(a) a vinyl aromatic compound, and

(b) an effective inhibiting amount, sufficient to prevent premature polymerization during distillation or purification of said vinyl aromatic compound, of a mixture of:

(i) 5 to 95 % by weight, based on the total weight of components (i) and (ii), of a stable hindered nitroxyl compound, selected from the group consisting of:

bis(1-oxyl-2,2,6,6-tetramethylpiperidin-4-yl) sebacate,

1-oxyl-2,2,6,6-tetramethylpiperidin-4-yl benzoate,

2,4,6-tris-[N-butyl-N-(1-oxyl-2,2,6,6- tetramethylpiperidin-4-yl]-s-triazine,

4,4'-ethylenebis-(1-oxyl-2,2,6,6- tetramethylpiperazin-3-one),

1-oxyl-2,2,6,6-tetramethylpiperidin-4-ol,

1-oxyl-2,2,6,6-tetramethylpiperidin-4-one, and

1-oxyl-2,2,6,6-tetramethylpiperidine

and

(ii) 95 to 5% by weight, based on the total weight of components (i) and (ii), of an aromatic nitro compound, selected from:

2,6-dinitro-4-methylphenol,

1,3-dinitrobenzene,

2,4-dinitro-6-methylphenol,

2-nitro-4-methylphenol,

2,4-dinitrophenol, and

2,4,6-trinitrophenol (picric acid)."

Claim 1 of the fourth auxiliary request differed from Claim 1 of the third auxiliary request in that 2,6-dinitro-4-methylphenol was deleted as compound (ii).

VI. At the oral proceedings before the Board, the Appellant (Opponent) withdrew his ground of opposition based on Article 100(b) EPC. Regarding inventive step (Article 100(a) EPC), he relinquished reliance on documents (6) to (8) and other documents filed with the statement of grounds of appeal. He only relied on documents (1), (2) and (4) and argued as follows:

Document (1) should be considered the closest state of the art since it disclosed piperidine-1-oxyls within the definition of compounds (i) of the claimed invention as polymerisation inhibitors to be used when styrenes are recovered by distillation at high temperatures, namely the same objective as the patent in suit. Furthermore, document (1) disclosed that known polymerisation inhibitors such as aromatic nitro compounds within the definition of compounds (ii) of the claimed invention were insufficient in their polymerization inhibiting effectiveness and were to be replaced by piperidine-1-oxyls. By contrast, document (2), earlier state of the art than document (1), was not the closest prior art since it disclosed 2,6-dinitro-p-cresol as polymerisation inhibitor, the effectiveness of which was lower than the piperidine-1-oxyls as taught by document (1). Piperidine-1-oxyls of document (1) achieved an improvement vis-à-vis the nitrophenols and, for this reason, document (1) was to be considered the starting point.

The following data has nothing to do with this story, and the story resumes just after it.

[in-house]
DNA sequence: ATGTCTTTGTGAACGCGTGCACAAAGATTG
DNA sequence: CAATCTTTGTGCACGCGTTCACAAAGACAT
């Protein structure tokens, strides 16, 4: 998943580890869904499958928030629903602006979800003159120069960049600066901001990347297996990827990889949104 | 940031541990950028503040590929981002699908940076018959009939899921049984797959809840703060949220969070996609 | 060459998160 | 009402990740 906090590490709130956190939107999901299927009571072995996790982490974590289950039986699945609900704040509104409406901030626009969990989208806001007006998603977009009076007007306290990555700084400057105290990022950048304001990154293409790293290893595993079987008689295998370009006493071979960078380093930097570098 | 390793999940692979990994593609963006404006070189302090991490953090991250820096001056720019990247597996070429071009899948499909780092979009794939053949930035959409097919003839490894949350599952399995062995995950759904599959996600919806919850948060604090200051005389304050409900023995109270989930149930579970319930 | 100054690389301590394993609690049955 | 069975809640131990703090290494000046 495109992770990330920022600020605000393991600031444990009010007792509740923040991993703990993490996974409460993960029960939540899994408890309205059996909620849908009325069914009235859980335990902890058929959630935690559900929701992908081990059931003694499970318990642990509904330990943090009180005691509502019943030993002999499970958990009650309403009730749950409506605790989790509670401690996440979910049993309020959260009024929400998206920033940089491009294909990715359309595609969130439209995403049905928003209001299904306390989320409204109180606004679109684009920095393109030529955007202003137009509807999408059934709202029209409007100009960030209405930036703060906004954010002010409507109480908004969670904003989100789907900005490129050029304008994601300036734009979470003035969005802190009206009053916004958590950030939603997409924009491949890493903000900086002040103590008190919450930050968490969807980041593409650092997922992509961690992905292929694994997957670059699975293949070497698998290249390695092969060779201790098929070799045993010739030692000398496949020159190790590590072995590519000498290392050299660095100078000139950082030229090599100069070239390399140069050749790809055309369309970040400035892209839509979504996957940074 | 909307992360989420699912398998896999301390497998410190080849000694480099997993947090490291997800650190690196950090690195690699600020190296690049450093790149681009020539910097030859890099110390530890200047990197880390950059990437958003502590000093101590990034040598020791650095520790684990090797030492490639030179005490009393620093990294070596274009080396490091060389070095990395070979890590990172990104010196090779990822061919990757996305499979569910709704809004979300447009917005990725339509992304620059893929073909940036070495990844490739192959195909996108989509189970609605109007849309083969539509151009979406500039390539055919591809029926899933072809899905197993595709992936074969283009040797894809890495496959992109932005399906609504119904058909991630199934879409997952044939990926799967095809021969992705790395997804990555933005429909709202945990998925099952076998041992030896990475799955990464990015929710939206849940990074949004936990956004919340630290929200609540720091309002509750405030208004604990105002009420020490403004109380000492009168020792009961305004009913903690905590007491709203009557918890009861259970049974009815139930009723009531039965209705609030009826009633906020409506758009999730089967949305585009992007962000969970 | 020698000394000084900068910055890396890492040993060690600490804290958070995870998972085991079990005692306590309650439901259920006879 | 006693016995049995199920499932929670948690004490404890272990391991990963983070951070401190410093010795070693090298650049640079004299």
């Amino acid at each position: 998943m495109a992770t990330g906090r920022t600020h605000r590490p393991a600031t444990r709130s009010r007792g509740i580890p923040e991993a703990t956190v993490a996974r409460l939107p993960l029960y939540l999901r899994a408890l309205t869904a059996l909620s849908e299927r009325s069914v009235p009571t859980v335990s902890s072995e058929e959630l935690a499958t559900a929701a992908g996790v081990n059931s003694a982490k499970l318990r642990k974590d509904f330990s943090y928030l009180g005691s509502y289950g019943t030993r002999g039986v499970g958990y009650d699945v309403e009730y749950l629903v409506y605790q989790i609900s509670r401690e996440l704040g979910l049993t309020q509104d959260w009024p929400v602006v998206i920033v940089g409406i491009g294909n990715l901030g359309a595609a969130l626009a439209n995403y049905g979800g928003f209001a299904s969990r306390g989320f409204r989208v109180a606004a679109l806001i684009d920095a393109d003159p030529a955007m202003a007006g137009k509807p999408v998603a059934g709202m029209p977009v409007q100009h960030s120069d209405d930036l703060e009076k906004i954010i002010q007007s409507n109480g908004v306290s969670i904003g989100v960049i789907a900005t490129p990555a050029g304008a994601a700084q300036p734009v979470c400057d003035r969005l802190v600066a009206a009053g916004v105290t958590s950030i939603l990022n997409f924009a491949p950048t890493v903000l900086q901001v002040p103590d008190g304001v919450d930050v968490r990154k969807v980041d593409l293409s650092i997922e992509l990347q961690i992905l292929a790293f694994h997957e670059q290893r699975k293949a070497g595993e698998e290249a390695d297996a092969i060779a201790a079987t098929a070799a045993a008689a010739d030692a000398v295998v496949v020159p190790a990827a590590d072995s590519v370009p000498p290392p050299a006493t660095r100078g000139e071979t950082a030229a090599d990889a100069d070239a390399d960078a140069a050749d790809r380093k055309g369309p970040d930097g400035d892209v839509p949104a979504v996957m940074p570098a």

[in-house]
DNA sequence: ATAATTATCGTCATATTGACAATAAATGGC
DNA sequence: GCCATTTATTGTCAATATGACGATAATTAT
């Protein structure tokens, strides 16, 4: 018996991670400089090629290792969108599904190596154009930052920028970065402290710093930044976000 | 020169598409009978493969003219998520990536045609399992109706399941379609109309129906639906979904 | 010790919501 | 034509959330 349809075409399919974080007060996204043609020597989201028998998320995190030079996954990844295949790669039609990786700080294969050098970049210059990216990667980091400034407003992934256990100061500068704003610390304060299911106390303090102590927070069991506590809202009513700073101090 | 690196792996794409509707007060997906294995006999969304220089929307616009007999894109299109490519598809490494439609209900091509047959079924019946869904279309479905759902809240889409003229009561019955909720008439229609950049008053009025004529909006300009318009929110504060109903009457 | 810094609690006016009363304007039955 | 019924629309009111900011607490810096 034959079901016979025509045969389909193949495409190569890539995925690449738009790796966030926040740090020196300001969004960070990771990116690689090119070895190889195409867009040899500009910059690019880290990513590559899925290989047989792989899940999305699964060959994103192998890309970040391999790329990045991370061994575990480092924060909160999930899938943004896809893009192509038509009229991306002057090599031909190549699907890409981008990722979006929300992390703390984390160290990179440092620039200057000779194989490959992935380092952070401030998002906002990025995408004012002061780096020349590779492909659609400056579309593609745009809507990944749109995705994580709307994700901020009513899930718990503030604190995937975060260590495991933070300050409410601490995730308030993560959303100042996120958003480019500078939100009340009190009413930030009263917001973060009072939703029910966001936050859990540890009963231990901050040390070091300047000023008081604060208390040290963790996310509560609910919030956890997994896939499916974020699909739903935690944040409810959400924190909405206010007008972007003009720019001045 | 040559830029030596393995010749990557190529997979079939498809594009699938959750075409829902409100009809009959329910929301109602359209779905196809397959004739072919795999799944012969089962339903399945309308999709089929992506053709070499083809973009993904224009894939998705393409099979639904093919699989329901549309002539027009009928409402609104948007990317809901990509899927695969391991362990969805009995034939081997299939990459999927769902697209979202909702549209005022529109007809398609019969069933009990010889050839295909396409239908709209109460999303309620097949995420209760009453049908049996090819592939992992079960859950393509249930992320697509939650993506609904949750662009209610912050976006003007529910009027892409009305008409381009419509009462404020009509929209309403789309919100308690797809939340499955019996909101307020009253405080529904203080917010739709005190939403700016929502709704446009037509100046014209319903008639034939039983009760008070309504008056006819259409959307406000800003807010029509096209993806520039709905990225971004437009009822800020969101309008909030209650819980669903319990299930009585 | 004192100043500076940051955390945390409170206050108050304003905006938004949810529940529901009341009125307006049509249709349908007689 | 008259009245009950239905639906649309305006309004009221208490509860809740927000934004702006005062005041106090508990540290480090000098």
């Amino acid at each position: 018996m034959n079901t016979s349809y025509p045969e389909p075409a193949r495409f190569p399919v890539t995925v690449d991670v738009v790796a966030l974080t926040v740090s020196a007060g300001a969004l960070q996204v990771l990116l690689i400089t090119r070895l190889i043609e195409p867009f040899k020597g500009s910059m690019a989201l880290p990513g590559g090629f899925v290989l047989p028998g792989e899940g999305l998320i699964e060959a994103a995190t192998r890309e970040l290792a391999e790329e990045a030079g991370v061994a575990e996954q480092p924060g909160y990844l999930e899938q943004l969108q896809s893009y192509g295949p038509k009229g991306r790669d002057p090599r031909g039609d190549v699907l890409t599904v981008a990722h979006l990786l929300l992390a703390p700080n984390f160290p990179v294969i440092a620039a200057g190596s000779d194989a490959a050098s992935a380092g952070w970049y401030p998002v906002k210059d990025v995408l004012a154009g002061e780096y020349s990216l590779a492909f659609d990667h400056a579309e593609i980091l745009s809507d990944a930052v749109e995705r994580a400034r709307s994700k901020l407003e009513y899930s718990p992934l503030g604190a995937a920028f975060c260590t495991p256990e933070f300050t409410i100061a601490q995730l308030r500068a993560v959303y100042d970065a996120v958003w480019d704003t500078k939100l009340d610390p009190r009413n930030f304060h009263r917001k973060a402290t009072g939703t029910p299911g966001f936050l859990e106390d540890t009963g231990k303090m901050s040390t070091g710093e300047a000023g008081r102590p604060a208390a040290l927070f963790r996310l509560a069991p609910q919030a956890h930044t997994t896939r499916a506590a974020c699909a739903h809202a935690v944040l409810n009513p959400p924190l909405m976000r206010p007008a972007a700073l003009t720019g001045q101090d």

The only missing link between the opposed patent and the disclosure of document (1) was that document (1) did not disclose the mixture of both types of polymerization inhibitors, i.e. (i) and (ii). However, such a combination was obvious in the absence of any unexpected result. Indeed, contrary to the opinion of the Patentee, a synergistic effect could not be acknowledged within the whole claimed area. In particular, it was to be noted that the invention as disclosed in the patent in suit stated that the composition of polymerisation inhibitors could be used with or without the presence of oxygen. However, the experiments submitted as document (4) showed that in the presence of oxygen those mixtures exhibited only an additional effect, namely an expected result. It was to be concluded that the claimed subject-matter could only be viewed as an alternative to the disclosure of document (1). Under those conditions, it would have been obvious for the person skilled in the art to combine two well-known polymerization inhibitors and obtain the result to be expected. The same applied to the subject-matter of the four auxiliary requests, let alone the fact that the subject-matter of Claim 1 of the third and fourth auxiliary requests extended beyond the content of the application as filed.

VII. The Respondent's submissions in the written proceedings and during oral proceedings may be summarised as follows:

It was immaterial whether document (1) or document (2) was considered as the starting point, since one document disclosed the polymerisation inhibitor (i), while the other disclosed the compound (ii). It was nevertheless the case that none of those two documents suggested combining (i) and (ii) in order to obtain a synergistic, and therefore, unexpected effect as set out in the patent in suit.

In that context, the experiments submitted by the Appellant (document (4)) were not a fair comparison since distillation of styrene or other vinyl aromatic compounds was carried out on an industrial scale in the absence or in the presence of a very small amount of oxygen. Those experiments were, therefore, to be rejected.

It followed that the Appellant's submissions amounted to unsubstantiated allegations and were not to be taken into account by the Board. Under those circumstances, the Appellant had submitted nothing relevant to substantiate the alleged non-synergistic effect and had, therefore, not discharged the onus upon him. In the absence of evidence to the contrary, the synergistic effect was to be acknowledged. Should any doubt remain in that respect, the auxiliary requests relating to the use of a composition in a distillation process of a vinyl aromatic compound (first auxiliary request) or to a process for inhibiting the premature polymerization of a vinyl aromatic compound during distillation or purification (second auxiliary request) made it clear that the claimed invention involved a very small amount of oxygen.